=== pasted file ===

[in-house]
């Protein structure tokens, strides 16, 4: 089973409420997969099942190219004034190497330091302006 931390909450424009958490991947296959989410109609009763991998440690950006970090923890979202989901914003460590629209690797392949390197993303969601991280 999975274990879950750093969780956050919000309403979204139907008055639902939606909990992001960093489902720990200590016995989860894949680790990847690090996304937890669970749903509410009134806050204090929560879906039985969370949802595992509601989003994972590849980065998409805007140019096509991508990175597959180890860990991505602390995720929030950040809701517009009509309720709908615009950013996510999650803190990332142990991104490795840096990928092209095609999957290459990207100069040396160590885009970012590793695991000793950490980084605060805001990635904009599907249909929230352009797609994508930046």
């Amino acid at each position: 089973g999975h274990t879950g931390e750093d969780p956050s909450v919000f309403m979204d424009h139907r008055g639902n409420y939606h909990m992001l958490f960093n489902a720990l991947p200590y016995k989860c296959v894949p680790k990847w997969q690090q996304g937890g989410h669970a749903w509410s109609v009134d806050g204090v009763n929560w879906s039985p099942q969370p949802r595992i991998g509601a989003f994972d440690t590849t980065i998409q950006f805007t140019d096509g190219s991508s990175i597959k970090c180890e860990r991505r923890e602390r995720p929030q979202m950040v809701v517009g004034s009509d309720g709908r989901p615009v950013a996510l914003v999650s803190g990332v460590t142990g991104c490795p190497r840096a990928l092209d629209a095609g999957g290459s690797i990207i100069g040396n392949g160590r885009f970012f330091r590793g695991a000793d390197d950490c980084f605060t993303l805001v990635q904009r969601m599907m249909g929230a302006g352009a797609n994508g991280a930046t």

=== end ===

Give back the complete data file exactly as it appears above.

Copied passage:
[in-house]
């Protein structure tokens, strides 16, 4: 089973409420997969099942190219004034190497330091302006 931390909450424009958490991947296959989410109609009763991998440690950006970090923890979202989901914003460590629209690797392949390197993303969601991280 999975274990879950750093969780956050919000309403979204139907008055639902939606909990992001960093489902720990200590016995989860894949680790990847690090996304937890669970749903509410009134806050204090929560879906039985969370949802595992509601989003994972590849980065998409805007140019096509991508990175597959180890860990991505602390995720929030950040809701517009009509309720709908615009950013996510999650803190990332142990991104490795840096990928092209095609999957290459990207100069040396160590885009970012590793695991000793950490980084605060805001990635904009599907249909929230352009797609994508930046």
């Amino acid at each position: 089973g999975h274990t879950g931390e750093d969780p956050s909450v919000f309403m979204d424009h139907r008055g639902n409420y939606h909990m992001l958490f960093n489902a720990l991947p200590y016995k989860c296959v894949p680790k990847w997969q690090q996304g937890g989410h669970a749903w509410s109609v009134d806050g204090v009763n929560w879906s039985p099942q969370p949802r595992i991998g509601a989003f994972d440690t590849t980065i998409q950006f805007t140019d096509g190219s991508s990175i597959k970090c180890e860990r991505r923890e602390r995720p929030q979202m950040v809701v517009g004034s009509d309720g709908r989901p615009v950013a996510l914003v999650s803190g990332v460590t142990g991104c490795p190497r840096a990928l092209d629209a095609g999957g290459s690797i990207i100069g040396n392949g160590r885009f970012f330091r590793g695991a000793d390197d950490c980084f605060t993303l805001v990635q904009r969601m599907m249909g929230a302006g352009a797609n994508g991280a930046t």